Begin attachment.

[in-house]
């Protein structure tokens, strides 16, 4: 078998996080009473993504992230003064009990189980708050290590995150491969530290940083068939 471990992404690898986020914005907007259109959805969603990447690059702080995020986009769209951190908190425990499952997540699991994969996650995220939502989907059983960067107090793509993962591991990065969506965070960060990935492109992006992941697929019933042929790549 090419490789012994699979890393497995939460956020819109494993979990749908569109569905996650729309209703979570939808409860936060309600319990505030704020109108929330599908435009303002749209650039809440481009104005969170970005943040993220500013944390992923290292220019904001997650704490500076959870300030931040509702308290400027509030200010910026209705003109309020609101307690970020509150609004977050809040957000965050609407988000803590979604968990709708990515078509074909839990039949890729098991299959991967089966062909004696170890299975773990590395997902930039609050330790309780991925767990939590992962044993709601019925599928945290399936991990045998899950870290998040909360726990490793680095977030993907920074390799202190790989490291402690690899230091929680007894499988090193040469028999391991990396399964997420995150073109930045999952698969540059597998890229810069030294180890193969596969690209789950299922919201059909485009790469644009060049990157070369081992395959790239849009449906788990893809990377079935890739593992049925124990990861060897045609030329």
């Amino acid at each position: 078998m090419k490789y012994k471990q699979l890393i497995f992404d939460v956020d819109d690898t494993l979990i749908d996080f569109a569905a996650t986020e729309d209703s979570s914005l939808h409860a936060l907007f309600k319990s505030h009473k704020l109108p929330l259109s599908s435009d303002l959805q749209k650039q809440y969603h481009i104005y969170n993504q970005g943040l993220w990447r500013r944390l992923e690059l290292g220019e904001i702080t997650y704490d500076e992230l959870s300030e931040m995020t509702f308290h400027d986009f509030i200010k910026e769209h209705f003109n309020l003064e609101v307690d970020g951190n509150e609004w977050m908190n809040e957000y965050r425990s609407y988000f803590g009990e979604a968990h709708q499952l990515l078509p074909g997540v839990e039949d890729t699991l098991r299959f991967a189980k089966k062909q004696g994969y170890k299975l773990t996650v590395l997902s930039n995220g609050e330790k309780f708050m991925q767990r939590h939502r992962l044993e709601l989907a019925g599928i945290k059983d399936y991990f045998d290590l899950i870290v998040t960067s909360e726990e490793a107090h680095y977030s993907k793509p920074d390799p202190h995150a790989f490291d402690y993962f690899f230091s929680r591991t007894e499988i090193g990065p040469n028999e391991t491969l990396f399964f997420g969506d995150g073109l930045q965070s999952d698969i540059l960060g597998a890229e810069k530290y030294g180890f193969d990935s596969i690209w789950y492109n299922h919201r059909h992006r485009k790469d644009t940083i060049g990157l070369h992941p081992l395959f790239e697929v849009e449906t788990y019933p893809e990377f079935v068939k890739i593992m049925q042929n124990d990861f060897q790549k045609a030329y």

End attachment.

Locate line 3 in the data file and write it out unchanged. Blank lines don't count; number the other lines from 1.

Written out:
């Amino acid at each position: 078998m090419k490789y012994k471990q699979l890393i497995f992404d939460v956020d819109d690898t494993l979990i749908d996080f569109a569905a996650t986020e729309d209703s979570s914005l939808h409860a936060l907007f309600k319990s505030h009473k704020l109108p929330l259109s599908s435009d303002l959805q749209k650039q809440y969603h481009i104005y969170n993504q970005g943040l993220w990447r500013r944390l992923e690059l290292g220019e904001i702080t997650y704490d500076e992230l959870s300030e931040m995020t509702f308290h400027d986009f509030i200010k910026e769209h209705f003109n309020l003064e609101v307690d970020g951190n509150e609004w977050m908190n809040e957000y965050r425990s609407y988000f803590g009990e979604a968990h709708q499952l990515l078509p074909g997540v839990e039949d890729t699991l098991r299959f991967a189980k089966k062909q004696g994969y170890k299975l773990t996650v590395l997902s930039n995220g609050e330790k309780f708050m991925q767990r939590h939502r992962l044993e709601l989907a019925g599928i945290k059983d399936y991990f045998d290590l899950i870290v998040t960067s909360e726990e490793a107090h680095y977030s993907k793509p920074d390799p202190h995150a790989f490291d402690y993962f690899f230091s929680r591991t007894e499988i090193g990065p040469n028999e391991t491969l990396f399964f997420g969506d995150g073109l930045q965070s999952d698969i540059l960060g597998a890229e810069k530290y030294g180890f193969d990935s596969i690209w789950y492109n299922h919201r059909h992006r485009k790469d644009t940083i060049g990157l070369h992941p081992l395959f790239e697929v849009e449906t788990y019933p893809e990377f079935v068939k890739i593992m049925q042929n124990d990861f060897q790549k045609a030329y």